Additionally, entrepreneurship embraces talents and skills that teachers in conventional classrooms might otherwise penalize. “Entrepreneurs are anomalies; they don’t fit in,” Young says. They may not be “book smart” but thrive if given an opportunity to utilize their people smarts and risk-taking skills, he says.

Richard Branson, founder of the Virgin Group, is a good illustration. Branson often recalls how he was a bad student. And serial entrepreneur Bo Peabody similarly points out that entrepreneurs tend to be B students — good at a variety of things, but not stellar at one thing in particular. It’s this ability to think broadly that allows these young people to complete the variety of tasks necessary in starting companies, Peabody says.

This famed venture capitalist’s belief that entrepreneurs have limited attention spans is echoed by Anthony Pensiero, Pensiero, president of Pennwood Technology Group, says he has attention-deficit disorder and that because he was never medicated for it, he was able to channel his considerable energies into the endeavors that pointed him on the path to success.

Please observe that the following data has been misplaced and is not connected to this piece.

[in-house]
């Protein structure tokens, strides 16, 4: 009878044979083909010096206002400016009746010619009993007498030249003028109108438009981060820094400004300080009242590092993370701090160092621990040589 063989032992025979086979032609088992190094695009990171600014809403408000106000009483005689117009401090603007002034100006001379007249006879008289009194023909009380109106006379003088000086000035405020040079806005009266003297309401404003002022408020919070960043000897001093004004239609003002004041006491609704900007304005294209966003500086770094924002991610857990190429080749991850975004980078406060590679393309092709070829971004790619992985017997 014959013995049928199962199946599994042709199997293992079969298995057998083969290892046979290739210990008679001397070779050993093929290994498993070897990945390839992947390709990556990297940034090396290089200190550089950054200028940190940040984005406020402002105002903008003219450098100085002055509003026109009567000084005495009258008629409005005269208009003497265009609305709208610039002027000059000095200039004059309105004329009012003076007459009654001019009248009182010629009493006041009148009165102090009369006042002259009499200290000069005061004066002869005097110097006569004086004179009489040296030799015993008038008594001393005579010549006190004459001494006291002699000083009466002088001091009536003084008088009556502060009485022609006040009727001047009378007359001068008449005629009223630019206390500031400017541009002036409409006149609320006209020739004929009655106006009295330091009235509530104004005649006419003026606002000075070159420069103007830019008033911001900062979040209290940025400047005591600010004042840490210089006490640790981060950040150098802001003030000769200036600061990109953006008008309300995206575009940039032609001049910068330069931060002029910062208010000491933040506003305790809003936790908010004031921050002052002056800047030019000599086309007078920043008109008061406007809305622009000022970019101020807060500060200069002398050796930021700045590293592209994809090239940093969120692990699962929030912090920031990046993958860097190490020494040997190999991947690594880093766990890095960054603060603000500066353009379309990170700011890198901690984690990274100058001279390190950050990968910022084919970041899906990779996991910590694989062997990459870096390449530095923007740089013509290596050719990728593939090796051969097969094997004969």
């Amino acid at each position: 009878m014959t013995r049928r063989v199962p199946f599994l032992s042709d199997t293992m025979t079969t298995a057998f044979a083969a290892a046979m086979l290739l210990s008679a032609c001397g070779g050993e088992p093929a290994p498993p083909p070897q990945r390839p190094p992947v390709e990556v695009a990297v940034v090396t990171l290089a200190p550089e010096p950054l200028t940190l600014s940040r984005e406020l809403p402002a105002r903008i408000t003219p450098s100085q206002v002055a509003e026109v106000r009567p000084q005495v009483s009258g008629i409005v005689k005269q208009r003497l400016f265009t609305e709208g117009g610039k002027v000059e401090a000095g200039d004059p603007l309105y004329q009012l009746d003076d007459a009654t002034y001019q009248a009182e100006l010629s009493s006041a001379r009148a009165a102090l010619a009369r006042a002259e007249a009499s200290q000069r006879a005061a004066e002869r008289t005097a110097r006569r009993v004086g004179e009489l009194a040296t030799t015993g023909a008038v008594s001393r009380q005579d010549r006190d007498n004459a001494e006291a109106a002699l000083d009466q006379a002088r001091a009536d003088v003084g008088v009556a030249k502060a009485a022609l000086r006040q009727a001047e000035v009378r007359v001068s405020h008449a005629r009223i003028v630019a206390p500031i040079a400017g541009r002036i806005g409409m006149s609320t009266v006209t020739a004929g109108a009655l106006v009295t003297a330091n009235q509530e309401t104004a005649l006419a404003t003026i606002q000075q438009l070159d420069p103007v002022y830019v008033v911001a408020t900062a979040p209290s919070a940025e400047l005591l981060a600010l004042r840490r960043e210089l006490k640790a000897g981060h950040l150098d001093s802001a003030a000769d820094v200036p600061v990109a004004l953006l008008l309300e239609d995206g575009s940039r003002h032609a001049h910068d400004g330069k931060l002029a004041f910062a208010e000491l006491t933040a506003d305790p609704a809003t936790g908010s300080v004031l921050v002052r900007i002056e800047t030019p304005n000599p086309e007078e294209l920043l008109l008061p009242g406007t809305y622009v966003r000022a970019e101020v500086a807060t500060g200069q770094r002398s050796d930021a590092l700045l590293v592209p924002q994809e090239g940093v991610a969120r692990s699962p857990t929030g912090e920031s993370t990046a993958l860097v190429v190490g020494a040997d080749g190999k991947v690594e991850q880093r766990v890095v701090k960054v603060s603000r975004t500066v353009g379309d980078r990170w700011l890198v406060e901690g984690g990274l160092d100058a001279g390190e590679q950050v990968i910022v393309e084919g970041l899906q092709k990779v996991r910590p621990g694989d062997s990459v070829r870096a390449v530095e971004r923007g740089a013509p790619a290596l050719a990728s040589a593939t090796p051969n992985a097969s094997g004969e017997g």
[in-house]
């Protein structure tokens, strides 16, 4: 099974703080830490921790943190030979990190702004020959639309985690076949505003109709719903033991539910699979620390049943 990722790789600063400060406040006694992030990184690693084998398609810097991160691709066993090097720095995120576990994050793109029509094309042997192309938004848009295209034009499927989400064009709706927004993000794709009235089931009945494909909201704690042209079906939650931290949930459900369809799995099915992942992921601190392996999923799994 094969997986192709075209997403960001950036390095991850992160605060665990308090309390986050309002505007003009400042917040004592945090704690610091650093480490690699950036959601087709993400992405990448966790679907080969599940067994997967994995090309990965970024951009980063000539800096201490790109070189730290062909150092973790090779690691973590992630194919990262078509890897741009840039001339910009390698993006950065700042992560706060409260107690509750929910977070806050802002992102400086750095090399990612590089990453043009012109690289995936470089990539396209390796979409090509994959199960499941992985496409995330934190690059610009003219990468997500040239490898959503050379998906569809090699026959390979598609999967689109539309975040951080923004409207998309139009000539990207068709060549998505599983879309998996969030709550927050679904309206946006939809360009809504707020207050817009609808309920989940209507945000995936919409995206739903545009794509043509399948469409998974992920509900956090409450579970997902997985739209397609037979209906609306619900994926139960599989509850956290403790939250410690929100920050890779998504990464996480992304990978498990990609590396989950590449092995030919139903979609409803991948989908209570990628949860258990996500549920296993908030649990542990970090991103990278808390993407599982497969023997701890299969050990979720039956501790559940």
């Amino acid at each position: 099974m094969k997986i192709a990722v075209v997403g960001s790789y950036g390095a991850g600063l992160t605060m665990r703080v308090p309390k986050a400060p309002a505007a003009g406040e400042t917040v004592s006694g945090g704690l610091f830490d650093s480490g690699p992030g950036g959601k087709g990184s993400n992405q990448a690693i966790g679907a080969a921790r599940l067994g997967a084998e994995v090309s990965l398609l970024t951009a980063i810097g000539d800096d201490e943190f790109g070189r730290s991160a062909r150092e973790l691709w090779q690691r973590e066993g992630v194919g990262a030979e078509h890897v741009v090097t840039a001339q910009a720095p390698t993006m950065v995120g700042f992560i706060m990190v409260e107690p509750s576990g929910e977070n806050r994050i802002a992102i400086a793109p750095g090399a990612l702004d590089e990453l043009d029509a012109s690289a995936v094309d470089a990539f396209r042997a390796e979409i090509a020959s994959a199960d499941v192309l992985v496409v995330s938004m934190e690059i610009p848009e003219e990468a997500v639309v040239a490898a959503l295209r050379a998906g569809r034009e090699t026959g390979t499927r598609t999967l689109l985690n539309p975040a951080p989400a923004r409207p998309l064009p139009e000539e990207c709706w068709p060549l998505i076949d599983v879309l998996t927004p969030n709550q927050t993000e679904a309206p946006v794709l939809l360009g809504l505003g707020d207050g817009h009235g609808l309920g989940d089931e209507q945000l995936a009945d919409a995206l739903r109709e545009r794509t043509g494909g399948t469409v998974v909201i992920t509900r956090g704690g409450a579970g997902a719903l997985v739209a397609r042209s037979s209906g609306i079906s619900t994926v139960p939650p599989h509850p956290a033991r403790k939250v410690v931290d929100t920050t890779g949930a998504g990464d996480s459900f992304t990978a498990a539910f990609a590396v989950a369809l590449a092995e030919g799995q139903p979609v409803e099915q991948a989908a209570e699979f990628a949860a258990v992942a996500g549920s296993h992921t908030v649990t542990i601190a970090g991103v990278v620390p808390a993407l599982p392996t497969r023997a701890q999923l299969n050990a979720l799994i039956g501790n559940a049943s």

Conversely, a prescription to the ADHD-drug Ritalin set Young on a destructive course until he met the mentor who told him he was an entrepreneur.

More reasons for entrepreneurship education include the likelihood that it will promote social and emotional well-being. Entrepreneurship might even correlate with happiness more than do other categories of business endeavors, according to a 2012 study of 11,000 MBA graduates from the University of Pennsylvania’s Wharton School of Business.

According to Wharton professor Ethan Mollick, who co-authored the study, the graduates studied who started their own businesses were for the most part “significantly happier” than others due to perceived greater control over their own destiny. It’s no wonder, then, that well-known business schools such as Wharton, Columbia and Harvard are ramping up their entrepreneurship offerings: Student demand for these courses is on the rise.